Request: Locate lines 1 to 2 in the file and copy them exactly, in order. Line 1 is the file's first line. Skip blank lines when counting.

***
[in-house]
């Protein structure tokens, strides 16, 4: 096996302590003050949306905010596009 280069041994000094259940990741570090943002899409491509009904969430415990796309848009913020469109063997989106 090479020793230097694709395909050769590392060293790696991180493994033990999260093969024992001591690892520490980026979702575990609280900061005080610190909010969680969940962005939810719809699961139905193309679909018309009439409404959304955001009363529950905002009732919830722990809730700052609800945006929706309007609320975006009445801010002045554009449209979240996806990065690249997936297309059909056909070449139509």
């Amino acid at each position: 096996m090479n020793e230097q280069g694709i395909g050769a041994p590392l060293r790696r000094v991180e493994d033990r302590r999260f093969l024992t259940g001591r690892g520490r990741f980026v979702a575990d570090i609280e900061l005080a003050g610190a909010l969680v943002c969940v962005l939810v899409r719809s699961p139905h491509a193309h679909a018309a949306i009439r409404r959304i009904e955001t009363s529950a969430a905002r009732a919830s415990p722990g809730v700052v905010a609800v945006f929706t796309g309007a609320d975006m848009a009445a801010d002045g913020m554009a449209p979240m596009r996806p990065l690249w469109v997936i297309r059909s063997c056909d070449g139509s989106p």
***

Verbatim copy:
[in-house]
């Protein structure tokens, strides 16, 4: 096996302590003050949306905010596009 280069041994000094259940990741570090943002899409491509009904969430415990796309848009913020469109063997989106 090479020793230097694709395909050769590392060293790696991180493994033990999260093969024992001591690892520490980026979702575990609280900061005080610190909010969680969940962005939810719809699961139905193309679909018309009439409404959304955001009363529950905002009732919830722990809730700052609800945006929706309007609320975006009445801010002045554009449209979240996806990065690249997936297309059909056909070449139509």